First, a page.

The Fourth Amendment in the Constitution of the United States protects citizens against unlawful searches from any government agents. This amendment also protects any unlawful police search of cars. However, if in the process of a criminal case, the court finds out that any evidence was discovered during an unlawful police search of your vehicle, the evidence will be thrown out and the prosecution will not be allowed to use any evidence that was found during the unlawful police search. A search occurs when a government agent invades an area where there is reasonable expectation of personal privacy.
Consent To Search
Law enforcement can ask for your consent to search your car if they do not have enough probable cause. It is up to you to give the consent or deny it, just keep in mind that the agent is not required to inform you that you have the right to refuse the consent. Agreeing to the consent for agents to search your car means that it was self-voluntary and that you were not pressured. You also have the right to give the consent to the agent but to limit where the agent it’s allowed to search, and at any given time that you want the agent to stop, you just need to say it and the agent will have to stop the search.
Can Police Search Your Trunk Without Consent?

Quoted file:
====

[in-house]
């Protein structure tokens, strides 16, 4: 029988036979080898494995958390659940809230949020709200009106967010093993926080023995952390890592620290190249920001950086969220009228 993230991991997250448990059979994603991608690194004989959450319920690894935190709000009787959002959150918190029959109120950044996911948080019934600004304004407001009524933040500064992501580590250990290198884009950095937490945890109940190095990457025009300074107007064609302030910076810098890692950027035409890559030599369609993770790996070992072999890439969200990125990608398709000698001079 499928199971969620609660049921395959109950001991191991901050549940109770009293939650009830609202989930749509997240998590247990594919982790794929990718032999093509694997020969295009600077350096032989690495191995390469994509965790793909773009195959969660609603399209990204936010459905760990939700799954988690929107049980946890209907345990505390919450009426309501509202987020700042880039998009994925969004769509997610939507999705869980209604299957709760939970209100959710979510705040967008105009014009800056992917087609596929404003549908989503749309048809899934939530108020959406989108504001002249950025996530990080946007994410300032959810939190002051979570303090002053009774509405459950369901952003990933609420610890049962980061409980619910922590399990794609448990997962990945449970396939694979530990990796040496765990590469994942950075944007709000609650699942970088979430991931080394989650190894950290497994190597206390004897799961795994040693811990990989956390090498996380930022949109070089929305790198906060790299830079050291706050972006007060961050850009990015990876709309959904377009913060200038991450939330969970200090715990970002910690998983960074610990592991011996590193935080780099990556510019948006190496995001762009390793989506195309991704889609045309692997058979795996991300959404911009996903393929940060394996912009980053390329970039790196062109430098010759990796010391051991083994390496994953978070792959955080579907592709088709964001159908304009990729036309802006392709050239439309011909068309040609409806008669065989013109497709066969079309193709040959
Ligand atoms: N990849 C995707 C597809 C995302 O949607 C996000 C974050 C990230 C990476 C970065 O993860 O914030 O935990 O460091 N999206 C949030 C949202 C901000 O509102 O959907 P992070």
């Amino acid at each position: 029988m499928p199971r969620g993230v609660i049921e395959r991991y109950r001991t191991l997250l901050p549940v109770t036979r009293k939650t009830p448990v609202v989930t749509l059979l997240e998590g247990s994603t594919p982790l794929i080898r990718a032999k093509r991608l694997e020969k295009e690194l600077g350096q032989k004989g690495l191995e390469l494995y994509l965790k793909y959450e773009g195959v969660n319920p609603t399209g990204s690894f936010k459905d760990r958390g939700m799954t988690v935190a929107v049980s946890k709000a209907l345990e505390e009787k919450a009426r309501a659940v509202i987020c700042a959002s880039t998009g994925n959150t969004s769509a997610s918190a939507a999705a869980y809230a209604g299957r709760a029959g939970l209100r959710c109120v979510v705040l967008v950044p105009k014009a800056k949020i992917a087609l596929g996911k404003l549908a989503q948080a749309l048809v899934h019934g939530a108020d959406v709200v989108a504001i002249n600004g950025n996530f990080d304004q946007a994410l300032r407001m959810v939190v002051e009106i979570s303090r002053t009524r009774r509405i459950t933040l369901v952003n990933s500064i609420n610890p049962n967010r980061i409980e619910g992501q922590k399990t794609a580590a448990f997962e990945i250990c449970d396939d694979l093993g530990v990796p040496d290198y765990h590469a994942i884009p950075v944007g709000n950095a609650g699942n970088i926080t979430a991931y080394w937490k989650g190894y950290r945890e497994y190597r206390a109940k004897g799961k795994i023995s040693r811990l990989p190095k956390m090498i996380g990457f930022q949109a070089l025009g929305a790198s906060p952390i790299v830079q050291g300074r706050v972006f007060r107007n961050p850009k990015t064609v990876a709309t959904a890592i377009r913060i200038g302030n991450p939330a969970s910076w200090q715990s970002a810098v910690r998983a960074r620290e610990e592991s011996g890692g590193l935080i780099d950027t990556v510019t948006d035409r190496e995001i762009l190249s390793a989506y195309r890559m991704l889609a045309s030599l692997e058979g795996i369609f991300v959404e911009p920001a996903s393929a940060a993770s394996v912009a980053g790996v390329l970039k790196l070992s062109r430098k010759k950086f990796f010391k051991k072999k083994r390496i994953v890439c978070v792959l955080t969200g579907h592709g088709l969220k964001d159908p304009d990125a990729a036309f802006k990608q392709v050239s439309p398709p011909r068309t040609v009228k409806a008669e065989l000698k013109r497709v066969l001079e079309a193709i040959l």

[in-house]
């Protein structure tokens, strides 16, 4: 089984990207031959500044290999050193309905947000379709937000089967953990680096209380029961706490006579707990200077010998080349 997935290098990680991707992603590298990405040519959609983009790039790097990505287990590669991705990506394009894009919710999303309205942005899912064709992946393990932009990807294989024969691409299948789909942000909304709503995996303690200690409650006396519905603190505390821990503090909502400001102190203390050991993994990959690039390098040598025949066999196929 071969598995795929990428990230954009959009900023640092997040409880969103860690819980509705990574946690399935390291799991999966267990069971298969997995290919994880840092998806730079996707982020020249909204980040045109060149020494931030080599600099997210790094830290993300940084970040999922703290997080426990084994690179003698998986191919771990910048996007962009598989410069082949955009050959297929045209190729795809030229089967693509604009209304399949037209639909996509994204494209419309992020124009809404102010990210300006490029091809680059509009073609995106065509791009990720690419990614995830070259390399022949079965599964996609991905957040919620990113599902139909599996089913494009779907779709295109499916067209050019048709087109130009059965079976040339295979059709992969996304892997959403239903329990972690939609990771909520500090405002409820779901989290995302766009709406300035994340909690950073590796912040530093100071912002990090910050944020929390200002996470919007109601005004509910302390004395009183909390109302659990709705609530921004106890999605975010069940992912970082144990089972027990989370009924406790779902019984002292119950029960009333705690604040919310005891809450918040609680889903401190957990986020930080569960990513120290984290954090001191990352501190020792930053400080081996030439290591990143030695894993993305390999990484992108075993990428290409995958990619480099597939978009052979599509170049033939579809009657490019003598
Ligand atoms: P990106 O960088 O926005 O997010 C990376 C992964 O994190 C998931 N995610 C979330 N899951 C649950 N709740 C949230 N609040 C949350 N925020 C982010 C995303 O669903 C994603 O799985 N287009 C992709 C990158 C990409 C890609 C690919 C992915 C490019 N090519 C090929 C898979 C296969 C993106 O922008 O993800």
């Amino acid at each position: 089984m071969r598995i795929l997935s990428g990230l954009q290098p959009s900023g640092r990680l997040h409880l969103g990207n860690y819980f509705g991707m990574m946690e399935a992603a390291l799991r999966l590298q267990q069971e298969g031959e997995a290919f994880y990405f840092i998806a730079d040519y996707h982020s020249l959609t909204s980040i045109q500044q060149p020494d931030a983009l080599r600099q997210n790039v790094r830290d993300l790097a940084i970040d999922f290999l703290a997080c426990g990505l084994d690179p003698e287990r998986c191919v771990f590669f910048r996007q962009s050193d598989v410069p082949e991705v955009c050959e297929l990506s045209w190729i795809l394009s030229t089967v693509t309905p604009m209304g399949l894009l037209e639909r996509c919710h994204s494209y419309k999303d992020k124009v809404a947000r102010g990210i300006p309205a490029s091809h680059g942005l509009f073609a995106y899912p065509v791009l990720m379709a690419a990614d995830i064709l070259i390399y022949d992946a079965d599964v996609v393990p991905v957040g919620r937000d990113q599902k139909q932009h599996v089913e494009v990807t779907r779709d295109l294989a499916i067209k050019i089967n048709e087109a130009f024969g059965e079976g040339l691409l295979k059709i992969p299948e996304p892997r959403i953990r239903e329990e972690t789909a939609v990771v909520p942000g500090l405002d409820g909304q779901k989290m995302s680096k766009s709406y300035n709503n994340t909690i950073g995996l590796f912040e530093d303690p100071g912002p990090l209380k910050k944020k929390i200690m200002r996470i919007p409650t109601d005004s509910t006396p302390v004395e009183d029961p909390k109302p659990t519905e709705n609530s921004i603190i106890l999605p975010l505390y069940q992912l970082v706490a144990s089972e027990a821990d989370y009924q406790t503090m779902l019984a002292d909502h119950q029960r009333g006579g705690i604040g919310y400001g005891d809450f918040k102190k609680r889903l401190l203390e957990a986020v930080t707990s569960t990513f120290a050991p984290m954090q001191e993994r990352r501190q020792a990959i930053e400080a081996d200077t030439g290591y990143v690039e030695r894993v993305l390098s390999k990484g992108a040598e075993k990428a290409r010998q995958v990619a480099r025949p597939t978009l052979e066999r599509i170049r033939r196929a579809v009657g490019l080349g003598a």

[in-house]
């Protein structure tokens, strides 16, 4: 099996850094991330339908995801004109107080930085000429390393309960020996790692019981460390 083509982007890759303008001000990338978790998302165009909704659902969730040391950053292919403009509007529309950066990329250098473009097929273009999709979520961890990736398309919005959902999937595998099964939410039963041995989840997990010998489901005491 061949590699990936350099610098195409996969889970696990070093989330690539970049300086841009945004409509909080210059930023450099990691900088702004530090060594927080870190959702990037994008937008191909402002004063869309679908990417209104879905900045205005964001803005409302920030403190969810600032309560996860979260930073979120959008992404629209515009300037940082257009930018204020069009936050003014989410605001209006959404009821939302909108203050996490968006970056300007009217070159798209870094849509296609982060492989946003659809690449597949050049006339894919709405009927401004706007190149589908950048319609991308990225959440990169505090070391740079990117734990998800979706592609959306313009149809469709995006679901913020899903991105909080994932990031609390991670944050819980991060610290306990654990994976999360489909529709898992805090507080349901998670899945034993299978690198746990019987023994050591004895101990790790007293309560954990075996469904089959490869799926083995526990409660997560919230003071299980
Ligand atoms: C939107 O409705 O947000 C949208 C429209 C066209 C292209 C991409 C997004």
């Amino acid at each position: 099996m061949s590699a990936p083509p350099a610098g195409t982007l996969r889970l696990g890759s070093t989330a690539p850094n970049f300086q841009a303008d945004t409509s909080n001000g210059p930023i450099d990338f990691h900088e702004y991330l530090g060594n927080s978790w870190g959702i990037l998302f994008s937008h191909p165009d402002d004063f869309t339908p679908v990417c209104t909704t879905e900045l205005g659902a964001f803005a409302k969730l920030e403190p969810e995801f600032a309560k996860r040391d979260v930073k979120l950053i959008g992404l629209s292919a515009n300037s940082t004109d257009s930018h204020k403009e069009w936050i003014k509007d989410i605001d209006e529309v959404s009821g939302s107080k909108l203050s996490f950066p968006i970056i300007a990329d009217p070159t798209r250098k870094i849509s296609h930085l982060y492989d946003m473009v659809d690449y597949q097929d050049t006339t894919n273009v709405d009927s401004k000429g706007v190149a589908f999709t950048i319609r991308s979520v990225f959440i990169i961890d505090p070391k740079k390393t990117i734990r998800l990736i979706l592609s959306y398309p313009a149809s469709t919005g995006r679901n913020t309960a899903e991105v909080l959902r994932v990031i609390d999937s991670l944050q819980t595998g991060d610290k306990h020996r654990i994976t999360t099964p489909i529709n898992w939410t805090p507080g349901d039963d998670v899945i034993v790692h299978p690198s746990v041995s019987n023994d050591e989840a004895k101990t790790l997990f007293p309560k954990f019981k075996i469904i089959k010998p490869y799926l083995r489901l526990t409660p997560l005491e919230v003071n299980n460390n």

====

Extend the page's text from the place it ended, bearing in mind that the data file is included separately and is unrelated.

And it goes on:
If government agents have enough probable cause, he or she can search your car without your consent. If you are not sure of what probable cause stands for, it is when the agents have a reason to believe that the car has evidence related to a crime. During a routine traffic stop the officer can develop probable cause to search a car. For example, after pulling over a car for any traffic violation, the police officer conducting the stop might notice that the driver of the vehicle matches the description given of someone suspected of stealing jewelry at a store. If the officer sees jewelry all over the car, it means that the officer has enough probable cause to detain the driver while he/she conducts an investigation and searches the car.
Search Incident To Arrest (SITA) Or Chimel Rule
After a police officer conducts a lawful arrest, the law enforcement officer has the right to perform a warrant search on the individual that is being arrested and the immediate area around the arrested person before being arrested, for example, the car in which the person was traveling just before the arrest was made.